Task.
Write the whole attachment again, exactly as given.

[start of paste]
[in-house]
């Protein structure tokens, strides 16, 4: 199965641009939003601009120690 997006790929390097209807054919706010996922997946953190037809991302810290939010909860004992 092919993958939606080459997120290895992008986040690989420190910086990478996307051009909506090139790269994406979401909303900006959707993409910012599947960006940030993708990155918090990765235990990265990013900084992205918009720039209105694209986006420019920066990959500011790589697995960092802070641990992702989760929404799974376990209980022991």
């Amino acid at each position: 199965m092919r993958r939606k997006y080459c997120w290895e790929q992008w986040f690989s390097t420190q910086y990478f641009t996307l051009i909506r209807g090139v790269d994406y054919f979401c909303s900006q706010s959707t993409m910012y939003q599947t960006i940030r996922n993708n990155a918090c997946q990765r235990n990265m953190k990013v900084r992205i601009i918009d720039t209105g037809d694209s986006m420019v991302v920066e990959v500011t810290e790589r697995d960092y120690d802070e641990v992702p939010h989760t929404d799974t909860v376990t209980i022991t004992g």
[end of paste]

[in-house]
């Protein structure tokens, strides 16, 4: 199965641009939003601009120690 997006790929390097209807054919706010996922997946953190037809991302810290939010909860004992 092919993958939606080459997120290895992008986040690989420190910086990478996307051009909506090139790269994406979401909303900006959707993409910012599947960006940030993708990155918090990765235990990265990013900084992205918009720039209105694209986006420019920066990959500011790589697995960092802070641990992702989760929404799974376990209980022991």
């Amino acid at each position: 199965m092919r993958r939606k997006y080459c997120w290895e790929q992008w986040f690989s390097t420190q910086y990478f641009t996307l051009i909506r209807g090139v790269d994406y054919f979401c909303s900006q706010s959707t993409m910012y939003q599947t960006i940030r996922n993708n990155a918090c997946q990765r235990n990265m953190k990013v900084r992205i601009i918009d720039t209105g037809d694209s986006m420019v991302v920066e990959v500011t810290e790589r697995d960092y120690d802070e641990v992702p939010h989760t929404d799974t909860v376990t209980i022991t004992g």